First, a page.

• Advantages of exemplary embodiments include validation of user-generated 3-D models using real-world images which is not done by conventional methodologies. Exemplary embodiments, quantify the accuracy of a user-generated 3-D model's geometry without having to compare it with another user-generated 3-D model. In one embodiment, the accuracy of geometry can be determined by using pixels of 2-D images. It should be appreciated that image-based model simplification and refinement (as opposed to validation) has existed in several forms. For example, models have been simplified by manipulating their mesh representation. However, texture-mapping a model from one image and re-projecting it onto another image to form a reference that can be used to verify the accuracy of model geometry, especially models generated and contributed by users, is not provided by conventional systems. In one embodiment, models can be generated by laser-scans and the images can be synthetically generated for different views of those models. In other embodiments, models and images generated in other manners can be used.
  • It should be appreciated that 3-D models that feature conventional user-contributed texture cannot be easily compared with real-world images. In one embodiment, in order to validate and verify model geometry, aerial, bird's eye, or street side images can be used to texture map and re-project models into images, which in turn provides a reference that can be used to quantify the geometrical accuracy of the model. Exemplary embodiments can be employed to validate other properties of models as well, these include but are not limited to surface reflectance, albedo, occluding and occluded parts or objects, geometrical detail, and view dependency. Moreover, exemplary embodiments provide wide applicability without loss of robustness.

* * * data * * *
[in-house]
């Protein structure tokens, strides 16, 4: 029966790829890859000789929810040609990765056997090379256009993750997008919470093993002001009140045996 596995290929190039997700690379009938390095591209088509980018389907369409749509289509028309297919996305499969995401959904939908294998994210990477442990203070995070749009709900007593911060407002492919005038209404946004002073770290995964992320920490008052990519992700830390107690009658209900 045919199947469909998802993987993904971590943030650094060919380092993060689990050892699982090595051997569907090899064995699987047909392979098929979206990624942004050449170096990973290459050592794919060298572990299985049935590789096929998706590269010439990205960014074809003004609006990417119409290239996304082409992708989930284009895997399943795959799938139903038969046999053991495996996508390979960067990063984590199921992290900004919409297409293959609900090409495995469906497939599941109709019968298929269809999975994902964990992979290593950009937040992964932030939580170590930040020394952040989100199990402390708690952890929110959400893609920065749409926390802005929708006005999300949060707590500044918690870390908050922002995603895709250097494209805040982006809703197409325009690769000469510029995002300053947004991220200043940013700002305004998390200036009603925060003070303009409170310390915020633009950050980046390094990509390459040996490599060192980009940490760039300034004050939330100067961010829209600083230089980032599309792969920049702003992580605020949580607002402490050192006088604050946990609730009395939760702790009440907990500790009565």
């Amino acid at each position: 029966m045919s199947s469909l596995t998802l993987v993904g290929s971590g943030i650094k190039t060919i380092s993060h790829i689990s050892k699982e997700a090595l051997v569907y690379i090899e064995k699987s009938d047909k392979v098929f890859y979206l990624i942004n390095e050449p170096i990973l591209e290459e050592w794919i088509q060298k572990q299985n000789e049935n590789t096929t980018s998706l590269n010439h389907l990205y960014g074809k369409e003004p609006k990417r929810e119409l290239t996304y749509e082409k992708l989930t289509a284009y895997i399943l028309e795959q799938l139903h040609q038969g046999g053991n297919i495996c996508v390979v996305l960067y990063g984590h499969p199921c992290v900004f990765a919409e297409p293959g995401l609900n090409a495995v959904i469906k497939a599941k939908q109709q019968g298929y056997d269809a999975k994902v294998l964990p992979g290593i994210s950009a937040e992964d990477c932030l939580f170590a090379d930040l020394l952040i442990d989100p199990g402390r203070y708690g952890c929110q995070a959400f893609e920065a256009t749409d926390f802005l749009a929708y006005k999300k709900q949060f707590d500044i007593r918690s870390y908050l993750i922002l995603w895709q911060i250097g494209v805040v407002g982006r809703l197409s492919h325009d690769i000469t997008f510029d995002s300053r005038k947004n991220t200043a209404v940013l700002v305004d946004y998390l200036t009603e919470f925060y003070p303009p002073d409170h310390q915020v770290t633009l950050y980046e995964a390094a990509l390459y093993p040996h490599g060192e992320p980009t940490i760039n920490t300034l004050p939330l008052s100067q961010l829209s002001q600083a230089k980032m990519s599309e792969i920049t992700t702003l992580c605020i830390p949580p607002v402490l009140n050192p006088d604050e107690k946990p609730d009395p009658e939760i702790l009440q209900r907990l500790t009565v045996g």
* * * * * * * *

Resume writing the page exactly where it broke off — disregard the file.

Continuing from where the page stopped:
• Subcomponents of Component for Validating User Generated Three-Dimensional Models According to Embodiments
  • FIG. 4 shows subcomponents of component 111 for validating user generated three-dimensional (3-D) models according to one embodiment. In one embodiment, component 111 implements an algorithm for validating user generated three-dimensional (3-D) models. In the FIG. 4 embodiment, component 111 includes model accessor 401, image accessor 403, combiner 405, projector 407, comparer 409, accuracy determiner 411 and access provider 413.
  • It should be appreciated that aforementioned subcomponents of component 111 can be implemented in hardware or software or in a combination of both. In one embodiment, subcomponents and operations of components 111 can be encompassed by components and operations of one or more computer programs (e.g. 3-D modeling system). In another embodiment, subcomponents and operations of component 111 can be separate from the aforementioned one or more computer programs but can operate cooperatively with components and operations thereof.
  • Referring to FIG. 4, model accessor 401 accesses one or more user generated 3-D models of a structure. In one embodiment, users can generate the 3-D models using a modeling system that provides users a platform to create user generated 3-D models.
  • Image accessor 403 accesses at least one real world image of the structure. In one embodiment, the real world images that are accessed by image accessor 403 are two-dimensional images of real world structures. In one embodiment, the real world images that are accessed can provide texture that can be projected into a 3-D model or can provide an image plane of the structure into which a 3-D model can be projected.